‘Beneath the Darkness’ finds Dennis Quaid as a creepy funeral home director


The story of Beneath the Darkness, the new DVD release from Image Entertainment, starts off intriguing enough. Dennis Quaid, Hollywood’s smiling everyman, approaches a man in the middle of the night with no one else around. Mr. Ely (Quaid) looks friendly and helpful, but there’s something dark behind his eyes. Within seconds, this other man is lying flat in a coffin, watching as he’s buried alive.

Two years later…

We find out that Mr. Ely is a creepy funeral home director in a small town where all the teenagers act like extras in a John Hughes comedy. You know these school hallways very well: All the actors are a little too old to be in high school; the tough guys wear football jerseys; everyone seems like an attentive, engaged student.

Bruce Wilkinson’s script focuses on Travis (Tony Oller), Abby (Aimee Teegarden), Brian (Stephen Lunsford) and Danny (Devon Werkheiser), a group of friends who amble around town, not caring about anything in particular. It’s only when they think they’ve seen a ghost in Mr. Ely’s window that the teenagers start looking closer at the mysterious funeral director. What is he hiding in that creepy house? Are the legends true?

Beneath the Darkness, directed by Martin Guigui, has the makings of a funny horror movie similar to the Scream¬†franchise or even Peter Jackson’s The Frighteners. The problem, and it’s a big one, is that the movie is not scary enough or funny enough. In its balancing act between laughter and screams, it tilts strangely back and forth and can never find a happy medium.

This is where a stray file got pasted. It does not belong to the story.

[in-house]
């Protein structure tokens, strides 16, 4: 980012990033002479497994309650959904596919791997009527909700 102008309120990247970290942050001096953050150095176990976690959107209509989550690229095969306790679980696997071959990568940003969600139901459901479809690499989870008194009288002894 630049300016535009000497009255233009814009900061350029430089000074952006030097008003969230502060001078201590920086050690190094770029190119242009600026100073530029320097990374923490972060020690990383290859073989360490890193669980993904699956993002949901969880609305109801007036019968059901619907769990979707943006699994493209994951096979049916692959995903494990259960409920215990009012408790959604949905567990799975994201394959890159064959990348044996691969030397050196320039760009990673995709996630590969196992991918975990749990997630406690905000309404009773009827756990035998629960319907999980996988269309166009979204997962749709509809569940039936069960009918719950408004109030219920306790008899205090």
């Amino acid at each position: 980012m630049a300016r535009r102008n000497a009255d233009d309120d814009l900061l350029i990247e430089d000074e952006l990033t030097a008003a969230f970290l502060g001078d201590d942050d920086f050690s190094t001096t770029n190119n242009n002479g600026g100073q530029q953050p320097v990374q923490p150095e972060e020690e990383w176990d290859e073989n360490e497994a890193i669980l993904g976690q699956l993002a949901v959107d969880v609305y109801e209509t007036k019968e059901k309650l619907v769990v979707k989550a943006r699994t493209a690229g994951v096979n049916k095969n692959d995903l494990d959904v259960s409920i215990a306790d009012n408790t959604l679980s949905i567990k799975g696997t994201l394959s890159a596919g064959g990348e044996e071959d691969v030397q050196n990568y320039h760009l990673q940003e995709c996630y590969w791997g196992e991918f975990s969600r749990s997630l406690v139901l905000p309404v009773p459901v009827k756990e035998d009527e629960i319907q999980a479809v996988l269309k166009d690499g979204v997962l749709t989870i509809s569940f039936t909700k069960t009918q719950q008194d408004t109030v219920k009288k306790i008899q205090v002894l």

The story is not terrible, and the acting isn’t that bad (especially considering how atrocious teenage horror movies can be). But Wilkinson’s script doesn’t know how to convey situations without using cliche dialogue. The banter among the high school students feels manufactured. The one-liners from Mr. Ely, especially when “evil” overtakes him, never seem to fit.

Quaid has a lot of fun with the role, but it’s fairly obvious he’s stuck in a movie that doesn’t truly work. Mr. Ely is too strange for this formulaic plot. He’s a cross between Norman Bates and the killer from Scream, but the script never lets him develop his inner malevolence. As a bad guy, he’s somewhat tepid, and this makes his outlandish acts of violence just feel outlandish.

Oller and Teegarden are likable enough as the two teenage leads. But their characters are underwritten, and their budding puppy-dog-love relationship feels like an unnecessary intrusion. There’s also a small subplot involving Travis’s dead brother that is never fully explored, and thus feels extraneous and off-kilter with the rest of the film.

At least Beneath the Darkness¬†runs a slim 96 minutes. It doesn’t take much to endure, and there’s enough kookiness to keep things interesting. Just don’t expect any deep emotional reactions. The film will unfortunately not make you laugh or scream.

By John Soltes / Publisher / John@HollywoodSoapbox.com

  • Beneath the Darkness

  • 2011

  • Directed by Martin Guigui

  • Written by Bruce Wilkinson

  • Starring Dennis Quaid, Tony Oller, Brett Cullen, Aimee Teegarden and Stephen Lunsford

  • Running time: 96 minutes

  • Rated R for some violence and language

  • Image Entertainment’s DVD release includes a behind-the-scenes featurette and trailer.

  • Rating: ★★☆☆

John Soltes

John Soltes is an award-winning journalist. His writing has appeared in The New York Times, Earth Island Journal, The Hollywood Reporter, New Jersey Monthly and at Time.com, among other publications.

E-mail him at john@hollywoodsoapbox.com

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